Eye For Film >> Movies >> Restrepo (2010) Film Review
Reviewed by: Amber Wilkinson
As Western troops finally start to pull out of Iraq, the world's attention is shifting to the problems of Afghanistan - and what, if anything, we can do about them or achieve with our Armies. Doubtless there are still many documentaries to emerge from the troubled region but this - featuring moving and extremely clear-sighted footage from filmmakers embedded with a US platoon in the Taliban stronghold of the Korengal Valley - will live long in the memory, and I'd wager on it picking up a slew of awards.
Co-directors Tim Hetherington (who was cinematographer on the almost as powerful Rwanda documentary The Devil Came On Horseback) and Sebastian Junger get what appears to be almost unfettered access as the soldiers go about their lives (and deaths) in this cockpit of violence.
If you thought The Hurt Locker came close to giving you the feeling of what it might be like to be at war and under constant threat of death, you may well find your brain reeling when, right at the start of the film, the camera captures the moment when a roadside bomb plunges the troops into battle. But this is real - and people die. One of those to lose his life early on, is the eponymous Juan "Doc" Restrepo, a lively and well-liked sort whose echo is caught on a piece of cameraphone video just a few days before the deployment that will see him bleed out from a bullet wound.
His comrades, rocked by their loss, name a ramshackle outpost after him, built to bite into Taliban territory, a move by Captain Dan Kearney, designed to encourage his men to "quit being scared". Danger is a constant companion and gunfire seems to come around almost as frequently as dinnertime. Junger and Hetherington spent a year with the platoon and the footage they have collected is remarkable, both in its variety and in its emotional impact. All life is here, from the high jinks wrestling of the youngest recruits, the mad pogo-ing up and down of some of the men to Touch Me (I Want To Feel Your Body) to the surreal sight of one solider clambering on the top of an open cliff to try to reposition his gun at the same time as attempting to have a walkie-talkie conversation with a pal about the ranch where he lived as a boy.
Mixed in with the very real threat of death are images of the equally trying difficulties of diplomacy, as Kearney attempts to win over some 'hearts and minds' in the local community - a job rendered difficult both by his predecessor's habit of killing innocent civillians and his own platoon's unfortunate "cow incident" (particularly unfortunate for the cow). Hetherington and Junger clearly have balls made of the same sort of steel as their Army counterparts, nothing else can explain how they persistently capture close-range gunfire, despite the fact that they were, presumably, as likely to catch a bullet as any of the troops.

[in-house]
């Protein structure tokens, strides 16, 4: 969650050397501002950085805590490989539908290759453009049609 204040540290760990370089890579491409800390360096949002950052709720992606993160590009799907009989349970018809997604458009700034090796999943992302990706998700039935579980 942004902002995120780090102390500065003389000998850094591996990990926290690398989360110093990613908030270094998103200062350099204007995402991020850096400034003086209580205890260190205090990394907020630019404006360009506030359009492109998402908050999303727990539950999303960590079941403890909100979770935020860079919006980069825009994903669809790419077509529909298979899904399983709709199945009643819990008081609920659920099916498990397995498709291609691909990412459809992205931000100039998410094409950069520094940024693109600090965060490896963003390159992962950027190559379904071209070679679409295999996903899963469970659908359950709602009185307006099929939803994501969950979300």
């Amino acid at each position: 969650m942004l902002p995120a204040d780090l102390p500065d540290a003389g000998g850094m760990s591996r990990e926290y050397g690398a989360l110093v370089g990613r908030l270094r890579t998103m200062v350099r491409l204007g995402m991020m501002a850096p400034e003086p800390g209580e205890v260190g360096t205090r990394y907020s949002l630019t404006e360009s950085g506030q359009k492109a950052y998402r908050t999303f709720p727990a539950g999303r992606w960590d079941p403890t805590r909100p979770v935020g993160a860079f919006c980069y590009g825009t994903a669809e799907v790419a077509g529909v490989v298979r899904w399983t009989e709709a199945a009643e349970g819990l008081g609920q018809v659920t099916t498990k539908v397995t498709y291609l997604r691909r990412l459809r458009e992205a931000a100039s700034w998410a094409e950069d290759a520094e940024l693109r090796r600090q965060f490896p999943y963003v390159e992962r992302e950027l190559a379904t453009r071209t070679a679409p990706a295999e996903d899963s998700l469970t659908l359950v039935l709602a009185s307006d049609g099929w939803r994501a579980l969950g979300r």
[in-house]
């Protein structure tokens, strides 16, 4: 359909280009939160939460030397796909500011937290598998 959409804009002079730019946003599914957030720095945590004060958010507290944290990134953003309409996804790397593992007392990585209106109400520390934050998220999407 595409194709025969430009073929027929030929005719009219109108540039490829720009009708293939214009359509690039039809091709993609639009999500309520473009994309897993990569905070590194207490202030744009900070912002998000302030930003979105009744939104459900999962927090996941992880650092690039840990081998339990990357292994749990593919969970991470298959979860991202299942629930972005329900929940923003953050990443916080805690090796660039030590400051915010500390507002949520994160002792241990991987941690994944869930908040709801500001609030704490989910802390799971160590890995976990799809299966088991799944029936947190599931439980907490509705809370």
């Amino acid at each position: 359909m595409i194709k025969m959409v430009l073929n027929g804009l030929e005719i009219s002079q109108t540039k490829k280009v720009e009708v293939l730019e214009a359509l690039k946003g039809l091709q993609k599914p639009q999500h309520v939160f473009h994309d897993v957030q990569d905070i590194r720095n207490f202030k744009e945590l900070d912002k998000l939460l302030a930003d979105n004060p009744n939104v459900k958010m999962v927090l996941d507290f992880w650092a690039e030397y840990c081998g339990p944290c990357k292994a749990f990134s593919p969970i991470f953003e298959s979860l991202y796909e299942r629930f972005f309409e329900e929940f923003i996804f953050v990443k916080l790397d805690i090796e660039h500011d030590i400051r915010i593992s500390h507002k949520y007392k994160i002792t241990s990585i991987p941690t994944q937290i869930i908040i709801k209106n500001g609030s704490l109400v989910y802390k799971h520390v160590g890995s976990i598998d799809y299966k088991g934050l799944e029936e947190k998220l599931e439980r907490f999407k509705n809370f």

But it isn't just on the frontline where the directorial pairing excel. They have chosen to juxtapose the Afghanistan reportage with face-hugging talking heads from the batallion survivors, recalling the incidents as they happened and acting as commentators on it. This has a two-fold benefit of breaking up the tension so that a viewer can properly consider what they have seen and of showing the men's perception of their lives and their line of work. It also serves to remind you of just how young some of these men are, a stark reality it is easy to forget.
Restrepo is non-judgemental and considering that the filmmakers spent a year with these people that is hardly a shock; embedded journalists are well known for becoming friends with their subject matter. What is surprising, however, is just how unflinching they are in their gaze on the horrors of war - there is footage here both of dead soldiers and dead civillians, caught in the crossfire.
While sentence is not being passed on the rights and wrongs of the Afghanistan push, food for thought is being served. Questions about the efficacy of these sorts of operations, the success of which seems to require a hefty slice of luck as well as planning, emerge as you watch the boys fight for their lives. And questions about the aftercare available for soldiers hang like a pall over proceedings, as one talks of an inability to sleep, another of the difficulties of adjusting back out on civvy street. After all, when you've come to take the threat of imminent 'kill or be killed' as an everyday life choice - what happens when normality is restored? Plus, in the case of the dead civillians - do the ends really justify the means?
Ever wondered what it is like to be in the Army in a warzone - to feel the heights of exhilaration in combat, the warmth of comradeship and the debilitating fear of an unseen enemy? This is probably the closest most of us are likely, or willing, to get.Reviewed on: 23 Jan 2010